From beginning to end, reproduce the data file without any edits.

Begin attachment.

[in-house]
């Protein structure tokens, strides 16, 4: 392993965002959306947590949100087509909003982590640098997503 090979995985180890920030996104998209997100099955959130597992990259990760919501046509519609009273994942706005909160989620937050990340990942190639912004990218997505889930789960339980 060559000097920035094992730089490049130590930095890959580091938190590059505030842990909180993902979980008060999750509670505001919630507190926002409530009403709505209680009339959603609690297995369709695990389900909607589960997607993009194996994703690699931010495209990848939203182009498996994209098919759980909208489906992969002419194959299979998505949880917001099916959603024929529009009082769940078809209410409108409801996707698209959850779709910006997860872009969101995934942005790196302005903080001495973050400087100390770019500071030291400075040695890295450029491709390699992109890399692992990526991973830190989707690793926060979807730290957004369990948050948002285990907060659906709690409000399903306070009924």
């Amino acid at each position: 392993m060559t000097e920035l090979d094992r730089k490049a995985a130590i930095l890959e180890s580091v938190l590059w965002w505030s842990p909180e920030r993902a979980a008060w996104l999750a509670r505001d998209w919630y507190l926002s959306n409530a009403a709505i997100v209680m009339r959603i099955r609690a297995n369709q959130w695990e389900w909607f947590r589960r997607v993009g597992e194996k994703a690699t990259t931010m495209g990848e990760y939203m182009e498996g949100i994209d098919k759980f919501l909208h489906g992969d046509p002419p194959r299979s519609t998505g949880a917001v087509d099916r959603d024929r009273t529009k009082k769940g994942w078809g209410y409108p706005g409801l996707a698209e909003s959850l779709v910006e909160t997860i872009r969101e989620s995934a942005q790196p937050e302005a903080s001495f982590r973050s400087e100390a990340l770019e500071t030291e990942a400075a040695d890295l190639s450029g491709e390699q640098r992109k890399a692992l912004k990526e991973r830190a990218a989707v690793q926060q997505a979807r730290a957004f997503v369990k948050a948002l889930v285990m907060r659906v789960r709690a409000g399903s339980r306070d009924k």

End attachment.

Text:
[in-house]
């Protein structure tokens, strides 16, 4: 392993965002959306947590949100087509909003982590640098997503 090979995985180890920030996104998209997100099955959130597992990259990760919501046509519609009273994942706005909160989620937050990340990942190639912004990218997505889930789960339980 060559000097920035094992730089490049130590930095890959580091938190590059505030842990909180993902979980008060999750509670505001919630507190926002409530009403709505209680009339959603609690297995369709695990389900909607589960997607993009194996994703690699931010495209990848939203182009498996994209098919759980909208489906992969002419194959299979998505949880917001099916959603024929529009009082769940078809209410409108409801996707698209959850779709910006997860872009969101995934942005790196302005903080001495973050400087100390770019500071030291400075040695890295450029491709390699992109890399692992990526991973830190989707690793926060979807730290957004369990948050948002285990907060659906709690409000399903306070009924």
């Amino acid at each position: 392993m060559t000097e920035l090979d094992r730089k490049a995985a130590i930095l890959e180890s580091v938190l590059w965002w505030s842990p909180e920030r993902a979980a008060w996104l999750a509670r505001d998209w919630y507190l926002s959306n409530a009403a709505i997100v209680m009339r959603i099955r609690a297995n369709q959130w695990e389900w909607f947590r589960r997607v993009g597992e194996k994703a690699t990259t931010m495209g990848e990760y939203m182009e498996g949100i994209d098919k759980f919501l909208h489906g992969d046509p002419p194959r299979s519609t998505g949880a917001v087509d099916r959603d024929r009273t529009k009082k769940g994942w078809g209410y409108p706005g409801l996707a698209e909003s959850l779709v910006e909160t997860i872009r969101e989620s995934a942005q790196p937050e302005a903080s001495f982590r973050s400087e100390a990340l770019e500071t030291e990942a400075a040695d890295l190639s450029g491709e390699q640098r992109k890399a692992l912004k990526e991973r830190a990218a989707v690793q926060q997505a979807r730290a957004f997503v369990k948050a948002l889930v285990m907060r659906v789960r709690a409000g399903s339980r306070d009924k």